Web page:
This terse, gripping account concerns one of the most successful covert operations since the Second World War – the CIA's spiriting away or, to use the technical term, defiltration of six US embassy officials who evaded the round-up of their colleagues in Tehran during the chaotic violence of 1980. It may become a set text not only at CIA and MI6, but also for film students. Following Ben Affleck's acclaimed movie adaptation, the book provides an intriguing case study about the problems of turning fact into fiction.
Most of this weirdly unlikely caper – CIA man Antonio Mendez utilised a fake SF film project as a cover to get the Americans out – turns out to be true. The earlier success of Star Wars (filmed in Tunisia) meant that it was not wildly unfeasible for six Canadian filmmakers to be in Iran scouting locations for a script that starts, "Vishnu the Preserver and Yama-Dhama, Lord of Death, have covered the whole of heaven with what is said to be an impenetrable dome…"
Affleck's massaging of events was (with one exception) uncontroversial. A typical example occurs at the climax when the passage of the six ersatz Canadians plus Mendez (played by Affleck) through the airport deliciously ratchets up the tension, culminating in their airliner being chased along the tarmac. The literary version is somewhat less dramatic: "As the DC8 roared down the runway and into the air, I felt euphoric." There was no pursuit. If there had been, surely Iranian jets would have forced the plane back to earth.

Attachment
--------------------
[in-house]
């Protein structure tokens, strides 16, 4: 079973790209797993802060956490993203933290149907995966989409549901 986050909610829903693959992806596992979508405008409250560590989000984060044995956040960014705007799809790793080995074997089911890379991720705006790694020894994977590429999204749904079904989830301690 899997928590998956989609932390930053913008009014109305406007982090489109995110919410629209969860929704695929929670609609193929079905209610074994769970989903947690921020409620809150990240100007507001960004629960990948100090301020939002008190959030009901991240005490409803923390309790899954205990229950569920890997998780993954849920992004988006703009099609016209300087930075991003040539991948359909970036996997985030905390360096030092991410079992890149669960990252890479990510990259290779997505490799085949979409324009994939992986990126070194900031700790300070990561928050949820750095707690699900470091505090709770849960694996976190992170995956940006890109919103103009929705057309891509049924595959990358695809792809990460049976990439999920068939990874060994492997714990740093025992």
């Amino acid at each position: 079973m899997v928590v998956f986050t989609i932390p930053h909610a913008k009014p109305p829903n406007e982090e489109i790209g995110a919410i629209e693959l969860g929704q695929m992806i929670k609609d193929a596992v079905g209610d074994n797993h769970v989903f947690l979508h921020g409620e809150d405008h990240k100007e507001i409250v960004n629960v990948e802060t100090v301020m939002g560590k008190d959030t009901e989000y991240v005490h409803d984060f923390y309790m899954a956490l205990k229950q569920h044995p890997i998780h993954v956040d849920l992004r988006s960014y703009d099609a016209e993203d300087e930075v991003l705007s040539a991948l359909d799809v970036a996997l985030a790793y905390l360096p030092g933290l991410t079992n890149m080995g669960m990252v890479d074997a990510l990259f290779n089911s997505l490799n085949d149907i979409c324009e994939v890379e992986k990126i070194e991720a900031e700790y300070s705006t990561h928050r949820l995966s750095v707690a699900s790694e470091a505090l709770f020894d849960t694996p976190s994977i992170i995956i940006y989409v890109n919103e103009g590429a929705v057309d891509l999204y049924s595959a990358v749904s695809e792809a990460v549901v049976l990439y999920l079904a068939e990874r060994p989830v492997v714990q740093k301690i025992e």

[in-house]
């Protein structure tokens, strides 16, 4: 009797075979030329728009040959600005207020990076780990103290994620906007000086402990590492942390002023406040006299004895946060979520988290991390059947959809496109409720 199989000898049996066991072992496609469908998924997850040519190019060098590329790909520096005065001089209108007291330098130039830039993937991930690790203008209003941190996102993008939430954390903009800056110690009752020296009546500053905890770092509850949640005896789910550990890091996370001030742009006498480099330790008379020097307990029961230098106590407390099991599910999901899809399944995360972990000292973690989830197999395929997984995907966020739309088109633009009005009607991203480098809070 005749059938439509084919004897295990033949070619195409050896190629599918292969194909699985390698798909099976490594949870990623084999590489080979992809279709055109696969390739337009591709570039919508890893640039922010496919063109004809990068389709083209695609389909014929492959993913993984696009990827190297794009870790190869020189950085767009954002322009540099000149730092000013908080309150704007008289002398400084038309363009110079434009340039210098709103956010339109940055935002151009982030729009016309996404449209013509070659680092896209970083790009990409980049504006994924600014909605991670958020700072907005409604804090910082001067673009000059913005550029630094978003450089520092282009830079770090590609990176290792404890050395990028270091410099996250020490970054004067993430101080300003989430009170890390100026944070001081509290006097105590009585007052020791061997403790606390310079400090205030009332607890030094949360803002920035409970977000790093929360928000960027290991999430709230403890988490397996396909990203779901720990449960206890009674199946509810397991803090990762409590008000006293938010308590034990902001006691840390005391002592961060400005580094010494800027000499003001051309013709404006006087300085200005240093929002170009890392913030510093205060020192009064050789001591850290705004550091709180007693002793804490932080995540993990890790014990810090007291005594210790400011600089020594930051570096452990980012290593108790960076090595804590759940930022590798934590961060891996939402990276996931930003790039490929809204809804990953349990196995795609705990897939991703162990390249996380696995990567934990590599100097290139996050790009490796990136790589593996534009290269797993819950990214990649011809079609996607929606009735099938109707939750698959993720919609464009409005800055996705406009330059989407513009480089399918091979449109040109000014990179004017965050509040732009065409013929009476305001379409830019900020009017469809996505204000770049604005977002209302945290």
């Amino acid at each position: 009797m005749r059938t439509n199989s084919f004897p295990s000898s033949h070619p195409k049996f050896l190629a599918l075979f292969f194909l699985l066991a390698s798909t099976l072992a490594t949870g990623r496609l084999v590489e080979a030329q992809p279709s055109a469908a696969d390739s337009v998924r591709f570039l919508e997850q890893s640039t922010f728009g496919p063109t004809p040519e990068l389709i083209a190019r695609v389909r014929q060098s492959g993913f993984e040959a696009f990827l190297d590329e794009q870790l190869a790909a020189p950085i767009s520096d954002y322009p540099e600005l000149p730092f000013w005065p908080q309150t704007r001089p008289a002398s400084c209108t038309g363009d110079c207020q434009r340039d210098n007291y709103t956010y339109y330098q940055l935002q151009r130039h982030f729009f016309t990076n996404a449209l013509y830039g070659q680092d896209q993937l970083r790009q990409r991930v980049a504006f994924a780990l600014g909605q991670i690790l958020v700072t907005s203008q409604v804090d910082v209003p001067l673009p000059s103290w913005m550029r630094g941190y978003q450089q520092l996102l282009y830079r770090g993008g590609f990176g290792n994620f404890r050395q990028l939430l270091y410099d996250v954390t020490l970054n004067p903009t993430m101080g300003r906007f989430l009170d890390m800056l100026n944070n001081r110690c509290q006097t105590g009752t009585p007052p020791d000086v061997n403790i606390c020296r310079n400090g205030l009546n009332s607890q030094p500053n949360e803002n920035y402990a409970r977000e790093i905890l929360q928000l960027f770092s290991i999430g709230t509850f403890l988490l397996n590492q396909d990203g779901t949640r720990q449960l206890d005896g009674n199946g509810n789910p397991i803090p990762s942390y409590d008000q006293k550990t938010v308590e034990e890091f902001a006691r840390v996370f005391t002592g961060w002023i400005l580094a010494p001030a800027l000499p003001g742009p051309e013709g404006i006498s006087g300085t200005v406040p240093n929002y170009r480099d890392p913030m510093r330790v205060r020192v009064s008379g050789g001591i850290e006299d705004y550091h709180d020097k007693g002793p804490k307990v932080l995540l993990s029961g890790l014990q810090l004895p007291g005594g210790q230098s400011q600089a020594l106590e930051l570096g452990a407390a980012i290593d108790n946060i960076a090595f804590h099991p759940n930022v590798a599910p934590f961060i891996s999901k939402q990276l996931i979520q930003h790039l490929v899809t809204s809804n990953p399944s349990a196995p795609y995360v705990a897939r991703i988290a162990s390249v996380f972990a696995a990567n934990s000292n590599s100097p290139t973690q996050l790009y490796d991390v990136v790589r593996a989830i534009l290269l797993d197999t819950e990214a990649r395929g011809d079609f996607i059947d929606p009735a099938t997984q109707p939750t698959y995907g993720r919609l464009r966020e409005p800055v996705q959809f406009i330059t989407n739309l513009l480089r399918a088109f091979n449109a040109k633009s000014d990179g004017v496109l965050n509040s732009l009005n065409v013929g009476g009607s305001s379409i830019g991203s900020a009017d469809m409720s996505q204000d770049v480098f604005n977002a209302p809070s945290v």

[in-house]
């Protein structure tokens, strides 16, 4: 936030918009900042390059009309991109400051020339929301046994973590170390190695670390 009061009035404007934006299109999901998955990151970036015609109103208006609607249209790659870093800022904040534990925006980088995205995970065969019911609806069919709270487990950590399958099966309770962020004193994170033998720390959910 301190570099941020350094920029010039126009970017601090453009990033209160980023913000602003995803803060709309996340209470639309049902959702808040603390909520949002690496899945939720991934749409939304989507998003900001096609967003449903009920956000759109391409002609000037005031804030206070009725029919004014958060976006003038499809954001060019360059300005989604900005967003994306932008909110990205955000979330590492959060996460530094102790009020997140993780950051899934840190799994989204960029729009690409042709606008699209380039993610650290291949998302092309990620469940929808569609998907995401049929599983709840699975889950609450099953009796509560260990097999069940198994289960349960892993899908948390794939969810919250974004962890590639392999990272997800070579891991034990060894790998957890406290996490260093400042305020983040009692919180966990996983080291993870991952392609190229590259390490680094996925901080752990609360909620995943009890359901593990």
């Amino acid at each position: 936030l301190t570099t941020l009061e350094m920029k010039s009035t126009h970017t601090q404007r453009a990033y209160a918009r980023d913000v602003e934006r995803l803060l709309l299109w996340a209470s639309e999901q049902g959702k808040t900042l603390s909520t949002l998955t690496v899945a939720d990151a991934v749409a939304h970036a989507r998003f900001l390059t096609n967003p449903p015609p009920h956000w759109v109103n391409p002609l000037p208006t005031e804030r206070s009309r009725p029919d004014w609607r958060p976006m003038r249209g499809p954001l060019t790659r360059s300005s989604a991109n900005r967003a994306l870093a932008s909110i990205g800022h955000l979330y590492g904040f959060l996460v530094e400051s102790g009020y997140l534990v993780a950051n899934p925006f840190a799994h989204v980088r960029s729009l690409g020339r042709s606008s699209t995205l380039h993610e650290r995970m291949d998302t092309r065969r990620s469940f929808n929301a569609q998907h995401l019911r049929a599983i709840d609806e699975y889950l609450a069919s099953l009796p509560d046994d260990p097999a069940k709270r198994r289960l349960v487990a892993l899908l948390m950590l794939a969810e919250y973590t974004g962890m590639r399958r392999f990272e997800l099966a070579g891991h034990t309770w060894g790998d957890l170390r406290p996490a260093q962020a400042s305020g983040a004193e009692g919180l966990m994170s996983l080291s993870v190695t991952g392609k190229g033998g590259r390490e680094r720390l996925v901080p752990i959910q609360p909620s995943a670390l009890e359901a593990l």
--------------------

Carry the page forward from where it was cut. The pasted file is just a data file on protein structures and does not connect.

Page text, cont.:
The deviation that raised hackles was the suggestion that "Brits and Kiwis" turned the Americans away. Here's the reality from Mendez: "The British were kind hosts, and offered them a house of their own, fed them a warm meal, even prepared cocktails." However, the book reports a subsequent change of mind by the British chargé d'affaires, "the presence of the Americans was too dangerous for his own people and they had to move." Film students may be asked if Affleck's manipulation was excessive? Discuss.Reuse content